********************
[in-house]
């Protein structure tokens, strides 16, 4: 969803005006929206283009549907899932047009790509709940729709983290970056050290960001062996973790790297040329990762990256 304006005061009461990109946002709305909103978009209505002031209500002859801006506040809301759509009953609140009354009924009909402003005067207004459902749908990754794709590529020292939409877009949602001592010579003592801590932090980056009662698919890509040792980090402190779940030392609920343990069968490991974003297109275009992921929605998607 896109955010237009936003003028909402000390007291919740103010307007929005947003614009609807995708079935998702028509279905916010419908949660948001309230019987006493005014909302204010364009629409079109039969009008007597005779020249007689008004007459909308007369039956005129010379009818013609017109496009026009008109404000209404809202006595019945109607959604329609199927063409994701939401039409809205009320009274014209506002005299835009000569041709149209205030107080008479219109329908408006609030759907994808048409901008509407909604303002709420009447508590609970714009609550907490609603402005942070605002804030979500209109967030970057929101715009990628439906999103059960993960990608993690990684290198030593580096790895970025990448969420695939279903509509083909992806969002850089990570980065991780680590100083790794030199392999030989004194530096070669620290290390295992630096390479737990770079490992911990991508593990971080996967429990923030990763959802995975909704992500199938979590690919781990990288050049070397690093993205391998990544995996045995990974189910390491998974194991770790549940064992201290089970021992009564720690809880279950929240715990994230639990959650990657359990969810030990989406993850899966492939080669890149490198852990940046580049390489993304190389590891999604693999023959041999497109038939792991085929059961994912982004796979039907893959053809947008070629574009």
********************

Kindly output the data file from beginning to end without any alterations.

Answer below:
[in-house]
């Protein structure tokens, strides 16, 4: 969803005006929206283009549907899932047009790509709940729709983290970056050290960001062996973790790297040329990762990256 304006005061009461990109946002709305909103978009209505002031209500002859801006506040809301759509009953609140009354009924009909402003005067207004459902749908990754794709590529020292939409877009949602001592010579003592801590932090980056009662698919890509040792980090402190779940030392609920343990069968490991974003297109275009992921929605998607 896109955010237009936003003028909402000390007291919740103010307007929005947003614009609807995708079935998702028509279905916010419908949660948001309230019987006493005014909302204010364009629409079109039969009008007597005779020249007689008004007459909308007369039956005129010379009818013609017109496009026009008109404000209404809202006595019945109607959604329609199927063409994701939401039409809205009320009274014209506002005299835009000569041709149209205030107080008479219109329908408006609030759907994808048409901008509407909604303002709420009447508590609970714009609550907490609603402005942070605002804030979500209109967030970057929101715009990628439906999103059960993960990608993690990684290198030593580096790895970025990448969420695939279903509509083909992806969002850089990570980065991780680590100083790794030199392999030989004194530096070669620290290390295992630096390479737990770079490992911990991508593990971080996967429990923030990763959802995975909704992500199938979590690919781990990288050049070397690093993205391998990544995996045995990974189910390491998974194991770790549940064992201290089970021992009564720690809880279950929240715990994230639990959650990657359990969810030990989406993850899966492939080669890149490198852990940046580049390489993304190389590891999604693999023959041999497109038939792991085929059961994912982004796979039907893959053809947008070629574009």